And I don’t like HRC college recommendations as it seems like we need to figure how to make college less expensive. More workers need an education in the global economy and I don’t like HRC solution. I don’t think there will debt crisis with student loans but it does significant hinder family formation.

  20. Gravatar of Morgan Warstler Morgan Warstler
    16. August 2015 at 14:56

    Scott, for the love of god stop talking about fraud.

    if fraud was an issue, Ebay would be a huge money laundering business. It’s not.

    Circular hiring / buying is blocked by the software.

    There’s simply no payoff to a boss (who is the ONLY guy criminally liable, a narc employee gets no punishment at all), trying to build a network of no show guys who get $240 from govt – forking part of that to you.

    you buy 10 guys at $40 a week – $400 out of pocket.

    10 guys get $280 ($240 from govt $40 from you)

    They give you back what?

    $140 a piece? ($100 + your $40) you make $1K

    They get $140.

    Machine notes you, of the 10, the guy who narcs first gets $Y prize.

    You GO TO PRISON. and can never hire from or get GI again – EVER.

    They all go work some easy job and make $280 instead of $140. All day long their mom, wife, gf, family, is yelling at them for living on $140 instead of working to get $280.

    please stop saying fraud. It’s wrong.

    Now get serious.

  21. Gravatar of Lorenzo from Oz Lorenzo from Oz
    16. August 2015 at 15:00

    Christian List: “Australia surprises me a bit here. Its minimum wage is 11.14 in “international dollars”. That’s one of the highest minimum wages world-wide. ”

    That dates back to the creation of the Wage Arbitration system in the late C19th/early C20th.

    Australia had scarce capital and labour (it imported both–still does) and plentiful land, so capital and labour forced protection on land.

    Which is straight Rogowski:

    Wage arbitration was pushed by what was the most powerful labour unions anywhere in the world at the time. It gave them guaranteed roles, monopoly coverage and a series of “victories” to provide to its members. (And a career path for retired union officials in the arbitration system.) (It did something similar for employer organisations.)

    So, history. And yes, it gave us higher unemployment — both structurally and through making us more vulnerable to economic shocks. Still does probably elevate structural unemployment, but no recession for almost 25 years does wonders for pushing down the unemployment rate over time.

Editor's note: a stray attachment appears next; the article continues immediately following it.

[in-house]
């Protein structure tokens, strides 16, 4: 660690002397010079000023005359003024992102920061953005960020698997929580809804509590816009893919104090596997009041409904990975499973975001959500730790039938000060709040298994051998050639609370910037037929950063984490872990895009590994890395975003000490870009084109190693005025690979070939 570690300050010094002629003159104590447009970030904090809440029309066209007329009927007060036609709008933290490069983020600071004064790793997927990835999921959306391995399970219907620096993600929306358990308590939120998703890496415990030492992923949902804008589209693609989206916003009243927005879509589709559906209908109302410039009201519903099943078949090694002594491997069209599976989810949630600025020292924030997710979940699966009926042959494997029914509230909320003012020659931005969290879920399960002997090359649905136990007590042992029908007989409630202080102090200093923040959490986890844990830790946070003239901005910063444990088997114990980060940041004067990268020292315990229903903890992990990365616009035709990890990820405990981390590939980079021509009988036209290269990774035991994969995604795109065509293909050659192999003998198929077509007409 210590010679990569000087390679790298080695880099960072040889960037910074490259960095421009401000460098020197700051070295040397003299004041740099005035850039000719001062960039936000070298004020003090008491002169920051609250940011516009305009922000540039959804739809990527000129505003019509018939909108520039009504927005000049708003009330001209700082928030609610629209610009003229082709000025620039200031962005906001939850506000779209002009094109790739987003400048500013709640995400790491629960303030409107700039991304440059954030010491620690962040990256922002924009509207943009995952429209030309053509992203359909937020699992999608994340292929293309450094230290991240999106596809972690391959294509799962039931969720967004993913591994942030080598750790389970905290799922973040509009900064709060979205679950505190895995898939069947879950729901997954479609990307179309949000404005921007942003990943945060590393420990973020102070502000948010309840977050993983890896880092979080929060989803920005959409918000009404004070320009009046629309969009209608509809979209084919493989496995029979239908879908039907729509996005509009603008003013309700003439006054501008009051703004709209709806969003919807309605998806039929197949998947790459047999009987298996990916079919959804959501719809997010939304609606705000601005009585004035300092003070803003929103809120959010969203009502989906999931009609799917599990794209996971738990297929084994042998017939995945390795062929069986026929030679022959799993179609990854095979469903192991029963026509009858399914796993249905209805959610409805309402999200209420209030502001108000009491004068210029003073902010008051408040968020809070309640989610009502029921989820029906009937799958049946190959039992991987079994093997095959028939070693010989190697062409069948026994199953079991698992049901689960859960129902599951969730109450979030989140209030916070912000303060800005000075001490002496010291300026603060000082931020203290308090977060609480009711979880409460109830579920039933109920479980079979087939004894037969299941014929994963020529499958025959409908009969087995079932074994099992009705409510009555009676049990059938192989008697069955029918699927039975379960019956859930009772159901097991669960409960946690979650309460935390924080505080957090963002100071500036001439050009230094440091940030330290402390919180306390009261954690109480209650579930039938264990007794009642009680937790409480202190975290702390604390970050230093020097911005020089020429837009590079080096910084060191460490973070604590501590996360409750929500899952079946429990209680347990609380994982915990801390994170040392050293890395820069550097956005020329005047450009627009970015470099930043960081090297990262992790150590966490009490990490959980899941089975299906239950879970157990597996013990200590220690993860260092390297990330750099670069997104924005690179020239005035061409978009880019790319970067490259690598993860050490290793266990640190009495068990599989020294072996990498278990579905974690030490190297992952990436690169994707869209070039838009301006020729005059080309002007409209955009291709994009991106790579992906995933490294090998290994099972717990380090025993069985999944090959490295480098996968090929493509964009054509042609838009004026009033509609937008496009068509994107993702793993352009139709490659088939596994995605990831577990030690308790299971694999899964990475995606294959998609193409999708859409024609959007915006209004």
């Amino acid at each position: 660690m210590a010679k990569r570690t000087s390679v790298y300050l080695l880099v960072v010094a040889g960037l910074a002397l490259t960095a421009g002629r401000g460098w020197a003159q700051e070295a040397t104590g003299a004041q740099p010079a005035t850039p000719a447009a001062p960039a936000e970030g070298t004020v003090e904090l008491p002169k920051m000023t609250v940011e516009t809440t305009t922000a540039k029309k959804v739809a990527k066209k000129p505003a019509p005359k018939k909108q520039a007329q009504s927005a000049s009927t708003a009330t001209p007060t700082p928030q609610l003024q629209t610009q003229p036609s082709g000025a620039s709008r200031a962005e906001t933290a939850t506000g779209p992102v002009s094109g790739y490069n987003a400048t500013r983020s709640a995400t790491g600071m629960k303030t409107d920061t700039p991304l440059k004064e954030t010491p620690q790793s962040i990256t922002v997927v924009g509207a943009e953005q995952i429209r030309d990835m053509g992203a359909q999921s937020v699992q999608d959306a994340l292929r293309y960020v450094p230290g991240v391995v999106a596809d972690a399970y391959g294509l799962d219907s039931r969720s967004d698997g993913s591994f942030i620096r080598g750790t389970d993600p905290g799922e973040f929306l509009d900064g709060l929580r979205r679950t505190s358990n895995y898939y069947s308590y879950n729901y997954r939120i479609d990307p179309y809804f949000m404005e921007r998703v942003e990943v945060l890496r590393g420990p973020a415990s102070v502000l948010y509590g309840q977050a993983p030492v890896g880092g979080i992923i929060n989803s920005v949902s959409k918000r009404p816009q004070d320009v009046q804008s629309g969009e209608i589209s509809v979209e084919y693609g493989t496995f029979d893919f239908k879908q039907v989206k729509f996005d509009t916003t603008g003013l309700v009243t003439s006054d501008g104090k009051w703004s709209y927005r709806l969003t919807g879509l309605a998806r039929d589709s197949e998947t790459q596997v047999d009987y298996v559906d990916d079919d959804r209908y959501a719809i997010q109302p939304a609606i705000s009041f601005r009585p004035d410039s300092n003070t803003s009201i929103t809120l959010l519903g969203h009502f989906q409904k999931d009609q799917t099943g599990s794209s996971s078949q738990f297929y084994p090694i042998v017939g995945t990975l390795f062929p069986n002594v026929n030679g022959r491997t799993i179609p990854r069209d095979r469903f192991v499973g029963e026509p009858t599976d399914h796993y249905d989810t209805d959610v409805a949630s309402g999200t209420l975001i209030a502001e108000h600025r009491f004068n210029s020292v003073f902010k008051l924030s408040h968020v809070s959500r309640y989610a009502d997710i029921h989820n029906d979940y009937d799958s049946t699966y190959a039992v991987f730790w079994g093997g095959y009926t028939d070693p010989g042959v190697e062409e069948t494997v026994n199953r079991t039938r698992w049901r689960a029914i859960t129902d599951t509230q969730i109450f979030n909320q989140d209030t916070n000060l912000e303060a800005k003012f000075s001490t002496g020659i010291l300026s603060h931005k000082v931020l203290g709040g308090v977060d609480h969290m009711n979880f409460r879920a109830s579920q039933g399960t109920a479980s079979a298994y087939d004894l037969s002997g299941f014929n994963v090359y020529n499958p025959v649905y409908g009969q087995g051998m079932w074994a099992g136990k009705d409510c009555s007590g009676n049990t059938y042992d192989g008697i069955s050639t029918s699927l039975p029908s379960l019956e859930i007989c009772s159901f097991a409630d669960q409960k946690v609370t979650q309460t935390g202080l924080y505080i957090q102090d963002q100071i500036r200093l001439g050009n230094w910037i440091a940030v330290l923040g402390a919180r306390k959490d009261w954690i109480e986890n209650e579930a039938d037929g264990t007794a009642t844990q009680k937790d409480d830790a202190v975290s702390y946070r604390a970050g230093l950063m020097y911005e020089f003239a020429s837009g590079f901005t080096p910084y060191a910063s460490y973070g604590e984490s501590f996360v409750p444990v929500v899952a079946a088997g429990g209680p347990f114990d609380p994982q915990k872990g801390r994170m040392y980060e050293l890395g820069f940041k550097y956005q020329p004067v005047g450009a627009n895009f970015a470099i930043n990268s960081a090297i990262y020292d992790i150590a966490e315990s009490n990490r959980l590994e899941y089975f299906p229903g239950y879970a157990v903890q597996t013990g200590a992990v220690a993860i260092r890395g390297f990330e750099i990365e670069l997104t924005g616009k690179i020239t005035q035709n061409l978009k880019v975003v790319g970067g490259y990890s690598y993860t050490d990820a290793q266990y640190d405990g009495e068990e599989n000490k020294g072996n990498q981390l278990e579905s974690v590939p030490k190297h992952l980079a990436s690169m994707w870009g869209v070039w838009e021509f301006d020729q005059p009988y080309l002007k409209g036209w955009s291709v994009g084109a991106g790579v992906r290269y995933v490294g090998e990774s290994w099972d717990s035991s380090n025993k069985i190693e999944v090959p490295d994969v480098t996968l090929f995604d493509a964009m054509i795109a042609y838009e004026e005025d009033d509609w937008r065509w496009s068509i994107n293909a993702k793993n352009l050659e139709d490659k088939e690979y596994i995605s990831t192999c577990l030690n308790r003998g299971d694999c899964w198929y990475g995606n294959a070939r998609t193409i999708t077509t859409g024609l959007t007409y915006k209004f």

A paper on the history of the “Deakinite Settlement” (Trade Protection, Wage Arbitration, White Australia, State Paternalism, Imperial Benevolence) is here:

  22. Gravatar of Morgan Warstler Morgan Warstler
    16. August 2015 at 15:07

    Lars, I support Rick Perry, but you are wrong anyway.

    As noted, once #Uber4Welfare is in place – the illegal immigration problem is solved.

    Note kids, for years at Breitbart I tested both this plan and Manifest Destiny Mexico amongst the most hardcore.

    The PROBLEM with minor thinkers like Bryan Caplan, is that they do not understand how to use Libertarianism to appeal to the reptile brain.

    You take the most ardent of trump supporters and you say, “Mexico should be OURS! It’s a NEW FLORIDA! Let’s force them to allow our middle class to buy up all their good beaches and respect our property rights under threat of repercussions”

    And that Trump supporter will get a wild look in his eye. Psssttt… Trump supporters ALL want to be Trump.

    Another Pssst…. gird your loins kids….

    You think for a god damn second, Trump isn’t INCREDIBLY WELL VERSED in the property rights situation in Mexico????

    He never buys foreign property without first world property rights 🙂

    He licenses his name to foreign development. Read up on his Ensenada nightmare.

    Look, real Libertarians are not passive little introverts, we don’t care about DEMOCRACY in foreign lands, we care about PROPERTY RIGHTS.

    Anyway, 5-10M middle class Americans, and 500 American corporations DESERVE to go colonize Mexico with capitalism.

    Nobody will even think about manual labor coming to pluck chickens and pick cabbage.

    Think big Lars, think like a Trump.

  23. Gravatar of LK Beland LK Beland
    16. August 2015 at 18:35

    “I had to work my way through college”

    In the 1980s, tuition was roughly 25% of instructional costs at the U of Wisconsin. Who paid the other 75%?

    Nowadays, tuition is about 70% of instructional costs at U of Wisconsin.

  24. Gravatar of Anand Anand
    17. August 2015 at 03:31

    LK Beland makes a good point which I was about to make myself. Though I don’t know if his numbers are accurate.

    Here are some different numbers: http://www.leftbusinessobserver.com/College.html

    “University of Virginia, one of the so-called “Public Ivies,” got 33% of its budget from the state in 1989; that was down to 12% in 2009. Tuition accounted for 19% of revenue in 1989″”and 31% in 2009. “

  25. Gravatar of ssumner ssumner
    17. August 2015 at 04:37

    Lars, I don’t even bother to bash the GOP anymore, they are so hopeless.

    Morgan, Yes, fraud can be addressed, but it’s a problem in the current EITC.

    LK and Anand, Good point, but it doesn’t change the fact that people ought to pay for their own education. If it’s not worth it, then don’t go to college.

  26. Gravatar of Majromax Majromax
    17. August 2015 at 06:25


    > LK and Anand, Good point, but it doesn’t change the fact that people ought to pay for their own education. If it’s not worth it, then don’t go to college.